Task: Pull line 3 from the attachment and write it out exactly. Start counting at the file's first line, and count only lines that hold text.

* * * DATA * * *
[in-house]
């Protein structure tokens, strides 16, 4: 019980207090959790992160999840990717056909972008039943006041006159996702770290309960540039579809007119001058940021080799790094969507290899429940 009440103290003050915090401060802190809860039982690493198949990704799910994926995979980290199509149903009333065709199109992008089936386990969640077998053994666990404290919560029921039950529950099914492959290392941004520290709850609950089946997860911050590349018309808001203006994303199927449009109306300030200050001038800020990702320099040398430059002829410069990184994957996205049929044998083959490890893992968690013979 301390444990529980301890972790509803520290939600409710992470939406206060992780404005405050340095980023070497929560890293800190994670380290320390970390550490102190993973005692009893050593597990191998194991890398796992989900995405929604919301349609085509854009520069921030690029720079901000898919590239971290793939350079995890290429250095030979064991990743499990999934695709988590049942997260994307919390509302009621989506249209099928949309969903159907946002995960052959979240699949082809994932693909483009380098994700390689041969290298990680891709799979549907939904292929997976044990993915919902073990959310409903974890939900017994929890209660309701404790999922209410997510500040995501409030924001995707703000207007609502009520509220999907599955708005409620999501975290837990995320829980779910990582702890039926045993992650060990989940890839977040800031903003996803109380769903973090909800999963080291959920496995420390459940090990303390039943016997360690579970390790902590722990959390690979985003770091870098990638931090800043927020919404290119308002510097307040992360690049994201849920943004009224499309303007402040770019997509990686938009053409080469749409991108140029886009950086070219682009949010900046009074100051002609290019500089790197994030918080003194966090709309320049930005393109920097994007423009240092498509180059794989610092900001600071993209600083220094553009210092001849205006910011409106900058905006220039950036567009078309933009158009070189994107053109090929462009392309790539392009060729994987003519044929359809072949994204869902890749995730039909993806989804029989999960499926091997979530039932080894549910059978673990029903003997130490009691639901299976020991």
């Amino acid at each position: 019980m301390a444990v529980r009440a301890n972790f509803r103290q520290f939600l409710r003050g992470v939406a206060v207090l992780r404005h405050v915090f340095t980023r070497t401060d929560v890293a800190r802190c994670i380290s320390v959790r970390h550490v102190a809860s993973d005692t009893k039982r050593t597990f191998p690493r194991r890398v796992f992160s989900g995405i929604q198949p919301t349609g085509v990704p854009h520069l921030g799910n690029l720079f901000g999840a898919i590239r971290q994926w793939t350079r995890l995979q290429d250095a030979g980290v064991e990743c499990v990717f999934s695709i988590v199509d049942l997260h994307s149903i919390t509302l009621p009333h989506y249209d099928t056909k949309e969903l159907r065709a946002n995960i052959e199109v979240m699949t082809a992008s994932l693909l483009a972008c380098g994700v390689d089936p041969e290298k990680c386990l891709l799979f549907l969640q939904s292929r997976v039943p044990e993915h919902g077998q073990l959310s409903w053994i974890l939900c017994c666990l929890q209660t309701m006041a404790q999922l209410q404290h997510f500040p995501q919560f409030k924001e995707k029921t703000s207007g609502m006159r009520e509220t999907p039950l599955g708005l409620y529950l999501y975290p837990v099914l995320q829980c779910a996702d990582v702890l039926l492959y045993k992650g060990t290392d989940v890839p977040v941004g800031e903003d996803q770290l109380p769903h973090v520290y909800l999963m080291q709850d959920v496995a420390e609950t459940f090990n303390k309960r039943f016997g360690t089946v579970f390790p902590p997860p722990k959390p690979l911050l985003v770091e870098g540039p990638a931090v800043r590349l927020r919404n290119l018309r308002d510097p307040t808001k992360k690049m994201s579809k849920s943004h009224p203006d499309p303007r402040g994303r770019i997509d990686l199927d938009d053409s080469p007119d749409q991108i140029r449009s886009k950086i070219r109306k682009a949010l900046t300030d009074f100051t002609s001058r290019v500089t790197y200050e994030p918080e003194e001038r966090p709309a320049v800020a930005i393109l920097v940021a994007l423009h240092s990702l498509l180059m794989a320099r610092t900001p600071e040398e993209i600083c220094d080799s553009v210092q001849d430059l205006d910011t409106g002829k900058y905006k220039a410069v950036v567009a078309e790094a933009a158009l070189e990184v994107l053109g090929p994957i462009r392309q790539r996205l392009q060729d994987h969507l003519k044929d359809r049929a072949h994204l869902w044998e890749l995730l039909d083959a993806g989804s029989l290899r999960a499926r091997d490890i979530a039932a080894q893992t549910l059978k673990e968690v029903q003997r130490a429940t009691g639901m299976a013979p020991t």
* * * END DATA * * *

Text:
């Amino acid at each position: 019980m301390a444990v529980r009440a301890n972790f509803r103290q520290f939600l409710r003050g992470v939406a206060v207090l992780r404005h405050v915090f340095t980023r070497t401060d929560v890293a800190r802190c994670i380290s320390v959790r970390h550490v102190a809860s993973d005692t009893k039982r050593t597990f191998p690493r194991r890398v796992f992160s989900g995405i929604q198949p919301t349609g085509v990704p854009h520069l921030g799910n690029l720079f901000g999840a898919i590239r971290q994926w793939t350079r995890l995979q290429d250095a030979g980290v064991e990743c499990v990717f999934s695709i988590v199509d049942l997260h994307s149903i919390t509302l009621p009333h989506y249209d099928t056909k949309e969903l159907r065709a946002n995960i052959e199109v979240m699949t082809a992008s994932l693909l483009a972008c380098g994700v390689d089936p041969e290298k990680c386990l891709l799979f549907l969640q939904s292929r997976v039943p044990e993915h919902g077998q073990l959310s409903w053994i974890l939900c017994c666990l929890q209660t309701m006041a404790q999922l209410q404290h997510f500040p995501q919560f409030k924001e995707k029921t703000s207007g609502m006159r009520e509220t999907p039950l599955g708005l409620y529950l999501y975290p837990v099914l995320q829980c779910a996702d990582v702890l039926l492959y045993k992650g060990t290392d989940v890839p977040v941004g800031e903003d996803q770290l109380p769903h973090v520290y909800l999963m080291q709850d959920v496995a420390e609950t459940f090990n303390k309960r039943f016997g360690t089946v579970f390790p902590p997860p722990k959390p690979l911050l985003v770091e870098g540039p990638a931090v800043r590349l927020r919404n290119l018309r308002d510097p307040t808001k992360k690049m994201s579809k849920s943004h009224p203006d499309p303007r402040g994303r770019i997509d990686l199927d938009d053409s080469p007119d749409q991108i140029r449009s886009k950086i070219r109306k682009a949010l900046t300030d009074f100051t002609s001058r290019v500089t790197y200050e994030p918080e003194e001038r966090p709309a320049v800020a930005i393109l920097v940021a994007l423009h240092s990702l498509l180059m794989a320099r610092t900001p600071e040398e993209i600083c220094d080799s553009v210092q001849d430059l205006d910011t409106g002829k900058y905006k220039a410069v950036v567009a078309e790094a933009a158009l070189e990184v994107l053109g090929p994957i462009r392309q790539r996205l392009q060729d994987h969507l003519k044929d359809r049929a072949h994204l869902w044998e890749l995730l039909d083959a993806g989804s029989l290899r999960a499926r091997d490890i979530a039932a080894q893992t549910l059978k673990e968690v029903q003997r130490a429940t009691g639901m299976a013979p020991t």